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Broken English wikipedia

... is poorly spoken or ill-written versions of the English language.

Many times called pidgins, there are a number of well known variants. Pidgins are a simple form of a commonly spoken language that's used by people who aren't fluent, for communicating basic information. In literary use, these can be used to display 'foreignness' of characters. Alas, I know of no idiom to describe this.

  • This is written in broken English... – Mari-Lou A Oct 20 '18 at 12:23
  • IMHO, the Wikipedia article wrongly classifies pidgins as broken English. People speaking broken English have trouble expressing themselves. OTOH, speakers of pidgin can be fluent and articulate - they just don't speak (proper) English. – michael.hor257k Oct 20 '18 at 12:36
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    Pidgin really has several meanings: it's a technical linguistics term for a particular reduced grammar and vocabulary form of communication arising from interaction between languages (typically in trading situations); pidgin is also a common word for broken English (or any other language), especially where the emphasis is on functional communication; it is also the name of at least one creole. In the linguistic sense of pidgin, one cannot be fluent or fully articulate in something that is incomplete both grammatically and in vocabulary, unlike with a creole or a proper dialect. – tmgr Oct 20 '18 at 13:04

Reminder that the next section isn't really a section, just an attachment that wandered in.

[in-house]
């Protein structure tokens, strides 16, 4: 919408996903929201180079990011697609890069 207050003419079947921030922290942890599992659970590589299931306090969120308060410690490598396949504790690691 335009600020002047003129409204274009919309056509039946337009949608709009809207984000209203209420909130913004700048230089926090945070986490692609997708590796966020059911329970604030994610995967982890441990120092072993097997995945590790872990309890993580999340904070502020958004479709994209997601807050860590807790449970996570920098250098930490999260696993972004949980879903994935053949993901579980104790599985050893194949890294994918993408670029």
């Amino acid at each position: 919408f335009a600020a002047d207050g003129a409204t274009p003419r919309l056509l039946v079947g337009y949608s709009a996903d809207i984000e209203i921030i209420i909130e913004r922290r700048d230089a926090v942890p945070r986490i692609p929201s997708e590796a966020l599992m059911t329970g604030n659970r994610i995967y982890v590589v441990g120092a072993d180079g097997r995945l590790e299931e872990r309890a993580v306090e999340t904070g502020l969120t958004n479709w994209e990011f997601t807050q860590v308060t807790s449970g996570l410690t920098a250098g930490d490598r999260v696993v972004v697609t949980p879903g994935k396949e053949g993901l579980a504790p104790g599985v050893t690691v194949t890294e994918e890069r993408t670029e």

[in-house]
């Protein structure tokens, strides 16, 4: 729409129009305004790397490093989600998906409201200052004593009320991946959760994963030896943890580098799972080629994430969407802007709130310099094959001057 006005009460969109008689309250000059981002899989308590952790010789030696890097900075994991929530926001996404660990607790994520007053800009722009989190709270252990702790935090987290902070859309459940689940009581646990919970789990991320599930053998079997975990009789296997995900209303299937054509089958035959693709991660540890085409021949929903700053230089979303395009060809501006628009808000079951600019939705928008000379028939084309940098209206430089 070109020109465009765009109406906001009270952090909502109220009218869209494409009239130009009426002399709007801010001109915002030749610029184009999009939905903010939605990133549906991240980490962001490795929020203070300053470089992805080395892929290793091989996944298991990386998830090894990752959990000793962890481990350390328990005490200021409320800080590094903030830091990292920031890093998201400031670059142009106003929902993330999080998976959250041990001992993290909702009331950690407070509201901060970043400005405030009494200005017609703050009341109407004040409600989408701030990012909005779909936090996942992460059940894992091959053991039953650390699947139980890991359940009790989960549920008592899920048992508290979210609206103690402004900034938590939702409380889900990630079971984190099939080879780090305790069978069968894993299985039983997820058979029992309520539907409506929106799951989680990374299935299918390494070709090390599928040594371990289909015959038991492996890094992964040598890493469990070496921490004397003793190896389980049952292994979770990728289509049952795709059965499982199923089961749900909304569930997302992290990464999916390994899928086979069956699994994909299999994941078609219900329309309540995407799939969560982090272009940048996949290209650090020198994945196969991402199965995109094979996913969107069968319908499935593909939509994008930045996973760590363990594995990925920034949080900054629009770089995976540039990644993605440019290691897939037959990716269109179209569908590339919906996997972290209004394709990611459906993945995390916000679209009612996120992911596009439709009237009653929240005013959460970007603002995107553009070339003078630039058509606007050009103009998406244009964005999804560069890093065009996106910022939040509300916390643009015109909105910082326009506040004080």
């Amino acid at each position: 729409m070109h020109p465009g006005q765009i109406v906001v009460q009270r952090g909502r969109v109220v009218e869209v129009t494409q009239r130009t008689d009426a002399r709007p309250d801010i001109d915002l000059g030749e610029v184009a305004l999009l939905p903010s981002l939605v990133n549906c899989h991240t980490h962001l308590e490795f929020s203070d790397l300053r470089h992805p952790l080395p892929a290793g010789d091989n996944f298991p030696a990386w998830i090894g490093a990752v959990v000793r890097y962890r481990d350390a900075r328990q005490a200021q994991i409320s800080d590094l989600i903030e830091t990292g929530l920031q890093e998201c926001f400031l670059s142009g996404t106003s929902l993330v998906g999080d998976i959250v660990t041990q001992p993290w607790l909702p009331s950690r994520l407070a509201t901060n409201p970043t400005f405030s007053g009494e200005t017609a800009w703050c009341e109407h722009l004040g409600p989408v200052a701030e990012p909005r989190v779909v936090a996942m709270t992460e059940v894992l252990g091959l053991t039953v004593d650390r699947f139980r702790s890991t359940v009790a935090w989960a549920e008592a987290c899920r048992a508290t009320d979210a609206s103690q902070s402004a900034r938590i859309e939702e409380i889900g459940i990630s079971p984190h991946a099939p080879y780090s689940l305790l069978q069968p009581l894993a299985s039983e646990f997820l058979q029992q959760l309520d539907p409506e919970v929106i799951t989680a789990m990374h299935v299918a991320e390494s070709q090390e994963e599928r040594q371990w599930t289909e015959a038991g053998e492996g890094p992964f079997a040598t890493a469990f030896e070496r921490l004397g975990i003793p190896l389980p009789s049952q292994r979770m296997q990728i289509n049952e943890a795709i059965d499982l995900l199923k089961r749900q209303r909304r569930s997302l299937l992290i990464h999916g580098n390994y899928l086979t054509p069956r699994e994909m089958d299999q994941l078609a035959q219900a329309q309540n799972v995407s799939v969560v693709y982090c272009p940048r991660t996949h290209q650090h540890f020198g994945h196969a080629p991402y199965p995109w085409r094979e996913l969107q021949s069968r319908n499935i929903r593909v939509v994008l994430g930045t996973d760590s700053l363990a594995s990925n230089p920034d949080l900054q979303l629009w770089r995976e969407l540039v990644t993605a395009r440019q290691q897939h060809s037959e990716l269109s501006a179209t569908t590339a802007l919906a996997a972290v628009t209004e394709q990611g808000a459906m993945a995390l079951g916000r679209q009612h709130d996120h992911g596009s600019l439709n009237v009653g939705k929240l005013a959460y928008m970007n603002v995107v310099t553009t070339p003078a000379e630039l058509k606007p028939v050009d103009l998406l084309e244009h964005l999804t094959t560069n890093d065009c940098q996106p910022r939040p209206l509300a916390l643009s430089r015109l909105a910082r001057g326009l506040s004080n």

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    I think this is the answer the OP is looking for. Also, when a second language or local dialect is particularly obvious, people sometimes coin a name for the resulting 'language' - e.g. Runglish (Russian + English). – Lawrence Oct 20 '18 at 13:19
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If it's spoken with a thick accent, you can use the adjective accented:

Language or speech that is accented is spoken with a particular accent.
I spoke good, but heavily accented English.
Collins

If a person is making many grammatical mistakes, the term for this is broken English:

(of a language) spoken falteringly and with many mistakes, as by a foreigner.
a young man talking in broken Italian
Oxford Dictionaries

Note that, as the first example implies, someone whose speech is heavily accented may not have any troubles with grammar. Likewise, it's possible that someone could speak without an accent, yet make many grammatical mistakes (this happens mostly in fiction).